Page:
Oh no, I broke my wrist! The Scaphoid bone.

“What we got here is failure to communicate.  Some men you just can’t reach, so get what we had here last week.  Which is the way he wants it.  Well he gets it!”

Strother Martin as “The Captain” in the movie “Cool Hand Luke”

The wrist is a complicated area, with a large number of tendons and ligaments associated with a large number of bones.  The wrist consists of two large bones, the radius and the ulna, as well as eight smaller bones within the wrist itself.  The radius is the bone that is broken most commonly in the wrist, and of the smaller bones the one that breaks the most and causes the most trouble is the scaphoid.  I thought it would be worth some time to discuss fractures of the scaphoid and ways to diagnose and treat a broken scaphoid bone.  By the way, I will use the words “fracture” and “break” interchangeably.  They mean the same thing.

The scaphoid is located on the side of the wrist nearest the thumb.  If you hold your thumb up in the air like you are hitch-hiking you’ll see two tendons coming from the thumb back towards the elbow.  In between those two tendons is a small dip that is called the “anatomic snuffbox”:  this is where the scaphoid lives.  If you break your scaphoid this is where you will have the most tenderness and soreness.

By far the most common way the scaphoid is broken is to fall out onto your outstretched hand.  Sometimes the scaphoid can break during high intensity sports such as football without a clear mechanism.  The interesting thing is that the pain of a scaphoid fracture can be pretty minimal and can actually go away without the bone ever healing.  If you do hurt your wrist it’s also possible for an x-ray not to show the break initially.  This is due to the rather unique shape of the scaphoid.  The scaphoid is usually about an inch and a half long, round, with a curve to the bone.  Scaphoid means “boat” in Greek, but as one surgeon I heard giving a talk said “It doesn’t look like any boat I’ve ever seen.”  Because of this shape it can be hard for the x-ray beam to pass perpendicular  to the fracture line and show the break on an x-ray.  Because of these reasons people can break their scaphoid and never get treated for their injury.  Because the scaphoid has such a poor blood supply it usually doesn’t heal and can cause problems years down the road.

So first, let’s talk about how to diagnose a scaphoid fracture.  Let’s say you’ve fallen on your wrist, it hurts in the snuffbox area, and your x-rays don’t show a break.  There are two reasonable options at this stage.  You can wear a brace for 10-14 days and then get another x-ray.  Almost every scaphoid fracture with show up in this time frame and you can still make a treatment decision at that time.  If you didn’t want to wait then MRI has been shown to be the best way to diagnose a scaphoid fracture.  Either choice is reasonable and really depends on the patient and treating physician deciding to choose which way to proceed.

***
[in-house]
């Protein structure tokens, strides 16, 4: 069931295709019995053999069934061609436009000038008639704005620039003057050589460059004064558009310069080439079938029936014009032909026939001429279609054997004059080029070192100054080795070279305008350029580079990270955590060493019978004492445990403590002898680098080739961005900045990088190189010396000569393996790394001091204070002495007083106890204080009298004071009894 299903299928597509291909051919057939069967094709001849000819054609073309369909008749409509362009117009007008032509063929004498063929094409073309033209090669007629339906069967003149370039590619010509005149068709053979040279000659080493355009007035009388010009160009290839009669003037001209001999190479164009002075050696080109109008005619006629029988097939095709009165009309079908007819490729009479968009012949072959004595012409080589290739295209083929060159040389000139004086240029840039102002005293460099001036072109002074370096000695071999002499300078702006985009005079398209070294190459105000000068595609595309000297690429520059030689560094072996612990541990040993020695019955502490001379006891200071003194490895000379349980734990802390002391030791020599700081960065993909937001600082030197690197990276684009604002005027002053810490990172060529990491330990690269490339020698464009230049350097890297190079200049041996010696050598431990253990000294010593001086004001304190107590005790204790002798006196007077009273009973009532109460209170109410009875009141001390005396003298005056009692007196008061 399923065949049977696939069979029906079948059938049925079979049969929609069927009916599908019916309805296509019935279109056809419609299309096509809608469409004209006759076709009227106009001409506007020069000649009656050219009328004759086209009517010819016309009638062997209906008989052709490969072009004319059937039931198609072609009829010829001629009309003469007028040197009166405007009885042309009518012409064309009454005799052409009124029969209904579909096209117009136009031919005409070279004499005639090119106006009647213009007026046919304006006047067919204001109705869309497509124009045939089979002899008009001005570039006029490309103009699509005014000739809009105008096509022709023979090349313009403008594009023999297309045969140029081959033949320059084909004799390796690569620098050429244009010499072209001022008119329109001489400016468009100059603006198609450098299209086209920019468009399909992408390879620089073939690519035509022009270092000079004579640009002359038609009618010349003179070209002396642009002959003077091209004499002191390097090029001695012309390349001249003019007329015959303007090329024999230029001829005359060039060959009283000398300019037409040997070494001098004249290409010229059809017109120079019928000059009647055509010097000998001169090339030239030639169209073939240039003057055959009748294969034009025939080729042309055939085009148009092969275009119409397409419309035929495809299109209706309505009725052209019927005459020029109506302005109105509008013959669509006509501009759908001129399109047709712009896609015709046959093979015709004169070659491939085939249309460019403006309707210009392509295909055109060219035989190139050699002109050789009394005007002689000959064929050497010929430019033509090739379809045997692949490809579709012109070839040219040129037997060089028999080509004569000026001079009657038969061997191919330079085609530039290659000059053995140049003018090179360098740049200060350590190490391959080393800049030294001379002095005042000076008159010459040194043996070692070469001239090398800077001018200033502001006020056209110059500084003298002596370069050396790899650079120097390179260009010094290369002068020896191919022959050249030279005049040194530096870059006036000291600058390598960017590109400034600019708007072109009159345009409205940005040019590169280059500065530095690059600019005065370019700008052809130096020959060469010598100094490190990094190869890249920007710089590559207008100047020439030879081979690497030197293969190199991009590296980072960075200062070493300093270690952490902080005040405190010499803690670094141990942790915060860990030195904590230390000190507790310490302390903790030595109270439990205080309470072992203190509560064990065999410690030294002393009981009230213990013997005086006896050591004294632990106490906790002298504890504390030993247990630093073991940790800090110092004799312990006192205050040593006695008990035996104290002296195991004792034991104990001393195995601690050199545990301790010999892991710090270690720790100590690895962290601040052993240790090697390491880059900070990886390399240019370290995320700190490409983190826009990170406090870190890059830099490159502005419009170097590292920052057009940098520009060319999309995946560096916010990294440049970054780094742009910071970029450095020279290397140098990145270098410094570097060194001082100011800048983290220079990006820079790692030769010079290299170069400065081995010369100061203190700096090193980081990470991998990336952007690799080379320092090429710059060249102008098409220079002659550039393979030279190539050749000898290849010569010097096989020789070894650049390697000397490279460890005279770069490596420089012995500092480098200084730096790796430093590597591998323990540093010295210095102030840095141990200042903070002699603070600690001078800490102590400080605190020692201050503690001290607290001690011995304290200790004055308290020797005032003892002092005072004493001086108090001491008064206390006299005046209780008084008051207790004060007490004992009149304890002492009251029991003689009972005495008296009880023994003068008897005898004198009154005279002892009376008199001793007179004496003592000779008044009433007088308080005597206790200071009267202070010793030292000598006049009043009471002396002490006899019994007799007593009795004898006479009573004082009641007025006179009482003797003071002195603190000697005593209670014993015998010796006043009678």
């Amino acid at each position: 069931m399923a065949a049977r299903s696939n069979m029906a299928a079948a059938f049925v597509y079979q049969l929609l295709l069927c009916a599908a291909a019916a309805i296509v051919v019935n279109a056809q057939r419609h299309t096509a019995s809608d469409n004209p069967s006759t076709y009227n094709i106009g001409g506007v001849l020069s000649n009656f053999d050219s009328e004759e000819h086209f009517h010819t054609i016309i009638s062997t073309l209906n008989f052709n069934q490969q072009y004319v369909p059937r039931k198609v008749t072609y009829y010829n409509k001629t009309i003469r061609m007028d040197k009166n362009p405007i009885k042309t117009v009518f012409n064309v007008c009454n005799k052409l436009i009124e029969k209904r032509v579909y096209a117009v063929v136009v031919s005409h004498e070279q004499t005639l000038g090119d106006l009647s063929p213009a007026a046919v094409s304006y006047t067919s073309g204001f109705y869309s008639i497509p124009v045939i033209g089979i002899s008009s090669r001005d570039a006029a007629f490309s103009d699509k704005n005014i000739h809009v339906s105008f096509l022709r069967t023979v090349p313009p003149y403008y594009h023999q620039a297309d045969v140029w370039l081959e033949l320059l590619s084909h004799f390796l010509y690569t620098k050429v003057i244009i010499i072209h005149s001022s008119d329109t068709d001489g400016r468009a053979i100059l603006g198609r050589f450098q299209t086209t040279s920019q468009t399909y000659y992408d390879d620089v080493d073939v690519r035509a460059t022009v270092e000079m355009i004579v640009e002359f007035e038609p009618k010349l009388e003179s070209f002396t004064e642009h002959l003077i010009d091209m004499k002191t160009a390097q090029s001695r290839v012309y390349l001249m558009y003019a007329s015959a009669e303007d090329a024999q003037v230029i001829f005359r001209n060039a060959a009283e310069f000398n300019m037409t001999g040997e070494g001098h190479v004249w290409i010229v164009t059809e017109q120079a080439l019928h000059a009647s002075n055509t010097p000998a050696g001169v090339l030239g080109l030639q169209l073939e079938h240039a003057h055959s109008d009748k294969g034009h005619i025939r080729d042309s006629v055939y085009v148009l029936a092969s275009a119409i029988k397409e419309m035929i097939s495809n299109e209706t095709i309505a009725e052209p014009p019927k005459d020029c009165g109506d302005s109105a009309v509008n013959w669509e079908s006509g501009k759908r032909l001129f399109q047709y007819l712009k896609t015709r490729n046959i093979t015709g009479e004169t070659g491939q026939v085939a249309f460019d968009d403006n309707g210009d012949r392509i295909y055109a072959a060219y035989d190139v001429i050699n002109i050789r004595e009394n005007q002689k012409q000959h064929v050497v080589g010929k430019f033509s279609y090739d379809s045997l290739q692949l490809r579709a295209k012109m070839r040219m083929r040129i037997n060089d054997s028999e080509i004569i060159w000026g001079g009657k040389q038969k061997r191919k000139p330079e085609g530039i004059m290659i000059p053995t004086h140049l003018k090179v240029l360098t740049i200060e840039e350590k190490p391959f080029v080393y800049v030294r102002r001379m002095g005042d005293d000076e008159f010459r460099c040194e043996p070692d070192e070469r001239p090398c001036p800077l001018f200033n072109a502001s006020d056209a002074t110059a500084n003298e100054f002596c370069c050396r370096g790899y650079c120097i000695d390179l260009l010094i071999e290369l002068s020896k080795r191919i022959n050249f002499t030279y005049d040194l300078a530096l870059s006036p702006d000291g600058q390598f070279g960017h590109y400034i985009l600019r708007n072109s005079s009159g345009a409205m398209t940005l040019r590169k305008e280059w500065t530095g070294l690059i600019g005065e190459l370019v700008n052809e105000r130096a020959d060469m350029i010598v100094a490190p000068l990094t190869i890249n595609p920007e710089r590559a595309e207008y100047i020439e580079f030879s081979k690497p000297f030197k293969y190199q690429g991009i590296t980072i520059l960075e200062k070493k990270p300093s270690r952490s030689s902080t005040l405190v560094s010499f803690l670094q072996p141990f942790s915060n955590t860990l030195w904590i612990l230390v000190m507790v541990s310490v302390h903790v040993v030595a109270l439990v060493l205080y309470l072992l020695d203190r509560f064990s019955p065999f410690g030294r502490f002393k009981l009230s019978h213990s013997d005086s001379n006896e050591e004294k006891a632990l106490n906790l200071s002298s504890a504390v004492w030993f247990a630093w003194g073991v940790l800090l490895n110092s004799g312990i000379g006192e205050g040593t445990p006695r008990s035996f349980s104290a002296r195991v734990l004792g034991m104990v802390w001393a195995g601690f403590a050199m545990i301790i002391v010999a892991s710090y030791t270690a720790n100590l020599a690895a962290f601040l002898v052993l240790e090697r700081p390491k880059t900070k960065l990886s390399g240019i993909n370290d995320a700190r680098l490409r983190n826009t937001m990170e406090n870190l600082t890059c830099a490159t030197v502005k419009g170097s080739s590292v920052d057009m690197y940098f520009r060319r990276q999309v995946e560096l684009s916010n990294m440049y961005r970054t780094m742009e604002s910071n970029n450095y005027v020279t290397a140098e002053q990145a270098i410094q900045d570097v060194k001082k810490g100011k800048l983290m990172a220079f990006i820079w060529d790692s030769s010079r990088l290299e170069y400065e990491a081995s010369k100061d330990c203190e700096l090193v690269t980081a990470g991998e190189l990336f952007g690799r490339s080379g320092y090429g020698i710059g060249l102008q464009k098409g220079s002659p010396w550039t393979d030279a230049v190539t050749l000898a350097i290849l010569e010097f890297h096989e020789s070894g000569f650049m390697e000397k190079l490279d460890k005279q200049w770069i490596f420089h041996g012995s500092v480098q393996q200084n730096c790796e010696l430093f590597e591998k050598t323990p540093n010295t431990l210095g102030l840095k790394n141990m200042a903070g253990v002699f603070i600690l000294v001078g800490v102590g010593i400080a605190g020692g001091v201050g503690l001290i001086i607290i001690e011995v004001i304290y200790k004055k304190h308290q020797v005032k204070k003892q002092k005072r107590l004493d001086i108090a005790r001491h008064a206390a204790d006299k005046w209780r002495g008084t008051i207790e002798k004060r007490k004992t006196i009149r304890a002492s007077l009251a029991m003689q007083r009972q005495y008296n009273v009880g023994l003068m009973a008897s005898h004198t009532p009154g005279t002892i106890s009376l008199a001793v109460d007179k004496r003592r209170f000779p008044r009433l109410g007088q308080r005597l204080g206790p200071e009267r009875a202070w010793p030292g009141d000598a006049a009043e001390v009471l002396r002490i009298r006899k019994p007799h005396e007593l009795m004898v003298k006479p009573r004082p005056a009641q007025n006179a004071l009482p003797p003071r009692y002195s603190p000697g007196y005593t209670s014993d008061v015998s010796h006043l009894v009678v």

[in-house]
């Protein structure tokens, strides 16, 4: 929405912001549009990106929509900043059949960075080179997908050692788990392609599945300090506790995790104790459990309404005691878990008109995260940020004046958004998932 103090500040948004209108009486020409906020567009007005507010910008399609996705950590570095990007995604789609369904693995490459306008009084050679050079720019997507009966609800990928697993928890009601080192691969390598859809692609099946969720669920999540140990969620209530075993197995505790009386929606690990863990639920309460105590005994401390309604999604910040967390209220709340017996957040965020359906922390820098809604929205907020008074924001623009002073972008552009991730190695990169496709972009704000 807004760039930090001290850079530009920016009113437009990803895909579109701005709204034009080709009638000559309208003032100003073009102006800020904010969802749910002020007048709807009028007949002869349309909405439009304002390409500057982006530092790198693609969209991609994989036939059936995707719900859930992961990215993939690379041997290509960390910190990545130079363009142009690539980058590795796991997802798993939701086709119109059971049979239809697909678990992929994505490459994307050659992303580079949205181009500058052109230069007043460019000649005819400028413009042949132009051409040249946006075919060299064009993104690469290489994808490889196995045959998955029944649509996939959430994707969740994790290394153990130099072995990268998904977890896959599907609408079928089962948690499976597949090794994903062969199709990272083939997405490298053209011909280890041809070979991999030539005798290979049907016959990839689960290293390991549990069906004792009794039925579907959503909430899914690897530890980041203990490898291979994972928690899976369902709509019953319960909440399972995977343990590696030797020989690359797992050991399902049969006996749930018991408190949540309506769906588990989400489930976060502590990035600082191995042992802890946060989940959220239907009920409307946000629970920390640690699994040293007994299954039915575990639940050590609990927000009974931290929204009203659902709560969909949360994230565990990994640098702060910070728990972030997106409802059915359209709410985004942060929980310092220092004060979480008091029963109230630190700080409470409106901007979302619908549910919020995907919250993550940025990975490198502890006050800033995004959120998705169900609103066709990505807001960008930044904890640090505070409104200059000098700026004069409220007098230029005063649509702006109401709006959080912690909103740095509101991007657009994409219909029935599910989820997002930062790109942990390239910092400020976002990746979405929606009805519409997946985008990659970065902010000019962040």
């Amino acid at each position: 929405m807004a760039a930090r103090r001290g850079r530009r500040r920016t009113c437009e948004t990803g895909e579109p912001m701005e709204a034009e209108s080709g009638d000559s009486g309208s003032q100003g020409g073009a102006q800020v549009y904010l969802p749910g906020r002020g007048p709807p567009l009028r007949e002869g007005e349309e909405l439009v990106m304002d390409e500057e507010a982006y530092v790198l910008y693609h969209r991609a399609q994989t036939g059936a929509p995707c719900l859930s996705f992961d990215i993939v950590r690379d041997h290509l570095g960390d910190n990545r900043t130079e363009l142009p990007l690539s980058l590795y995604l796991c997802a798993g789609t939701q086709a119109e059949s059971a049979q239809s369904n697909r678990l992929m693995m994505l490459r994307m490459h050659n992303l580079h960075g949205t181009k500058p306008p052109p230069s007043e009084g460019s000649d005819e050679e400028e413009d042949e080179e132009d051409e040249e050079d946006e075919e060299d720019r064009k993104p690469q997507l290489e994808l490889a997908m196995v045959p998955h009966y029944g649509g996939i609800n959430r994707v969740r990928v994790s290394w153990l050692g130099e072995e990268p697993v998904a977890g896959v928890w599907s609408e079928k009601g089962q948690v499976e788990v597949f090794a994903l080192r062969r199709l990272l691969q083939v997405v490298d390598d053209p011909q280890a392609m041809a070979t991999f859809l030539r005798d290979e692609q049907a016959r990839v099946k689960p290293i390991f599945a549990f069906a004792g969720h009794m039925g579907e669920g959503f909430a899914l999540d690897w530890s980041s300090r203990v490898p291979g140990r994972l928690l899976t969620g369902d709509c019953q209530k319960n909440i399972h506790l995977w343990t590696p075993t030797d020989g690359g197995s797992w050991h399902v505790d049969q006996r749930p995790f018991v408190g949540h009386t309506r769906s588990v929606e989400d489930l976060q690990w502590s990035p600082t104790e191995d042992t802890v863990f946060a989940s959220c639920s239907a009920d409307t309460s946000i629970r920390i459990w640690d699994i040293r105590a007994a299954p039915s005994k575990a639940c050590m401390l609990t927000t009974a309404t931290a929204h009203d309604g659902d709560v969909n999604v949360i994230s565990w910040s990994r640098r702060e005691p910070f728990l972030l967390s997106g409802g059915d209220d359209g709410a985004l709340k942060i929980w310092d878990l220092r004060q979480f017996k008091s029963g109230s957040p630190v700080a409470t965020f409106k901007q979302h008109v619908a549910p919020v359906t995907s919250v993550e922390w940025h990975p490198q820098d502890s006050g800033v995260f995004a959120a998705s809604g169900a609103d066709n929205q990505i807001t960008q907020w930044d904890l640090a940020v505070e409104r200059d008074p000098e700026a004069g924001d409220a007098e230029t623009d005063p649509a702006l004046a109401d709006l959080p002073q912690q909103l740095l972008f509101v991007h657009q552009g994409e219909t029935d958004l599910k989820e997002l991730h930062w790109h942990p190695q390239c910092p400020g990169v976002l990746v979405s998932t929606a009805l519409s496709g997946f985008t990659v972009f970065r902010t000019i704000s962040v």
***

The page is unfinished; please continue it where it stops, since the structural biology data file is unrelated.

If the scaphoid is broken, then you usually have to make a decision whether to try and treat the broken bone with a cast or surgery.  First off, if there has been a delay in diagnosing the fracture, then surgery is almost always necessary.  If the fracture is recent, probably less than 6 weeks old or so, then you have to evaluate several factors to decide is surgery is needed.  One of these factors is the location of the fracture, that is, which part of the bone is broken.  The scaphoid runs from the wrist to the base of the thumb, and the end that is towards the thumb has a much better blood supply than the end that is near the wrist.   Fractures from the middle of the bone towards the thumb can heal pretty well with a cast, providing the fracture is not displaced or spread apart.  Fractures that are in the third of the bone closest to the wrist have a hard time healing with a cast and often require surgery.

The other factor to consider, which I mentioned early, is whether or not the fracture is displaced. In reality only fractures that are non-displaced (which means that there is a crack in the bone with no separation) can heal without surgery.

If your scaphoid fracture looks like it will heal without surgery, then wearing a cast in an option.  Most physicians use a short cast, below the elbow, with the thumb included in the cast.  Most fractures require a minimum of 6 weeks in a cast, and it can often take up to twice that long for the bone to heal properly.  Again, this is only a treatment available for acute, non-displaced fractures of the scaphoid.

For almost all other scaphoid fracture surgery is indicated.  An incision can be made on either the top or the bottom of the wrist and a screw can be placed across the break.  There are a number of headless screws available which can be placed inside the bone and won’t need to be removed.  The healing rate for both surgery and treatment with a cast are over 90%, which means that most but not all fractures will heal without any problems.

Another option for non-displaced scaphoid fractures is a placement of a screw over a pin placed through the skin.  This is called “percutaneous” screw fixation, and if a surgeon is experienced in this technique it is a safe and effective way to fix the scaphoid and avoid and extended period of time in a cast.  It’s important to discuss the pros and cons of these treatments with your physician to try and figure out what is the best solution for each person and their fracture.

So, what if your fracture was never diagnosed or didn’t heal after the initial treatment?  This is called a scaphoid non-union, and that will be the topic of my next post.



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